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... The mystic of finding a hidden treasure is what gets everybody hooked.  Then you sudenly find yourself with new friends.  Then you realize you've become part of a community.

I'd have to say the things that "hooked" me on geocaching were the challenging hikes and/or hides in diverse areas ... the actual "treasure" never interested me. Unfortunately, those types of caches are, for the most part, few and far between these days.

 

I find your comment interesting ... my opinion is the community we belong to as geocachers is actually more a "community of mutual convenience and passing acquaintances."

Edited by Bassoon Pilot
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I just re-read Kealia's post and this topic is not about free speech. It's about being respectful and remembering that you're talking to a person on the other end, not just some nameless entity.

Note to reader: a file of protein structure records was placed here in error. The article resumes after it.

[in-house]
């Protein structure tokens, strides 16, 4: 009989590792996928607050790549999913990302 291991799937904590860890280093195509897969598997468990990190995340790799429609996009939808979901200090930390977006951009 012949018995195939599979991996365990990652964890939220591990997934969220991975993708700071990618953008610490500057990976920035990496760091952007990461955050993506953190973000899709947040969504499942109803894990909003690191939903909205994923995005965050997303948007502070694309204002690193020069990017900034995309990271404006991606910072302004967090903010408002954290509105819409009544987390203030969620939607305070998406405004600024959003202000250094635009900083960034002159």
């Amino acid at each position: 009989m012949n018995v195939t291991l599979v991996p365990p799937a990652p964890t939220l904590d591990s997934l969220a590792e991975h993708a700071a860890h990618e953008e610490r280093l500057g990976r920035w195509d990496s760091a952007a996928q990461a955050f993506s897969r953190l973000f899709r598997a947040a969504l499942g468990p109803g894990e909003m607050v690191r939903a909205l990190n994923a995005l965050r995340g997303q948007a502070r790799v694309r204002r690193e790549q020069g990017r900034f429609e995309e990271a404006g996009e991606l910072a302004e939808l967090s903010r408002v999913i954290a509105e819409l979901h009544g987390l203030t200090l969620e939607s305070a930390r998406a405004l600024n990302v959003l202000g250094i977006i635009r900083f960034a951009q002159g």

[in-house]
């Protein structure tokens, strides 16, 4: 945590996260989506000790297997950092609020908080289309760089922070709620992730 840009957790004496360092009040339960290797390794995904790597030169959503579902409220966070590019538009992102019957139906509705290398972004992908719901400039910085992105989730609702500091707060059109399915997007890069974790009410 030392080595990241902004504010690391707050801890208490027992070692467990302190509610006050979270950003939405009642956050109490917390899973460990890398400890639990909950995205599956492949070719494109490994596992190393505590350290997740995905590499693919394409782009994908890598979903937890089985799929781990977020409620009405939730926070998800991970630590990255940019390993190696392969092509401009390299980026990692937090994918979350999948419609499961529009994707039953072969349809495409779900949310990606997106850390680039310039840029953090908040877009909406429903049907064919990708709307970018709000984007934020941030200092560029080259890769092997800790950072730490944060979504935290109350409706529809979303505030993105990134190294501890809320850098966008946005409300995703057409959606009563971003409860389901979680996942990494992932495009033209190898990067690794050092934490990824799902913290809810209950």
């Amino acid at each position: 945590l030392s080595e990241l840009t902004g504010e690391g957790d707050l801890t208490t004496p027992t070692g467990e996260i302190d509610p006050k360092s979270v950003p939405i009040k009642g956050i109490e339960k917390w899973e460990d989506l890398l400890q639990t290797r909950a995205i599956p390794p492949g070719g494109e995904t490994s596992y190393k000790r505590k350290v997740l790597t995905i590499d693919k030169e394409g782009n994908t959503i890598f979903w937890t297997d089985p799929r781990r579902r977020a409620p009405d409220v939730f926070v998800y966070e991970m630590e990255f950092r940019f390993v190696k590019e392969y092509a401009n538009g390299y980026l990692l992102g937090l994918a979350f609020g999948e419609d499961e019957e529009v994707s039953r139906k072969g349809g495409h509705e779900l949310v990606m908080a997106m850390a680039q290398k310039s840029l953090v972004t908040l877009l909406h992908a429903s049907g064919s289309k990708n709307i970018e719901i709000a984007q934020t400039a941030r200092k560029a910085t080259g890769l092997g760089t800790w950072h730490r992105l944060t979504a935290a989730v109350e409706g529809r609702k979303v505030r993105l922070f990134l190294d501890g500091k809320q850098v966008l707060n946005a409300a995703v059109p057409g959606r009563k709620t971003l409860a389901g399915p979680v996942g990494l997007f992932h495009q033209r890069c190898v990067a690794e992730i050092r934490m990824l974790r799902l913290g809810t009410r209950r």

The lack of respect I see here on the Groundspeak forums is a bad thing. It keeps people from posting because they're intimidated. I think we're losing veterans with experience and newbies alike due to the harsh comments and name-calling I see here.

 

Despite dead_white_man's insistence, I stick to my previous point. Treating people with disrespect and rudeness is NOT excused by "free speech." I can certainly tell the difference between someone who's being helpful and contributing to the forum and someone who's just here to kick people around.

 

I see a lot of dialog here that is anything but "innocent words on a screen." The intent is quite clear. Like my parents always told me: "There's no excuse for poor behavior."

 

-Charles

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I find your comment interesting ... my opinion is the community we belong to as geocachers is actually more a "community of mutual convenience and passing acquaintances."

I guess that's subjective as well. Aroudn here we have a lot of local interaction (in person).

 

While I do VERY MUCH enjoy the solitude of a great hike and the outdoor experience (the final hunt, location, etc.) I do realize that the experince was created by a person, for another person to enjoy.

The point of the logbooks and online logs is to share your experince with others, right?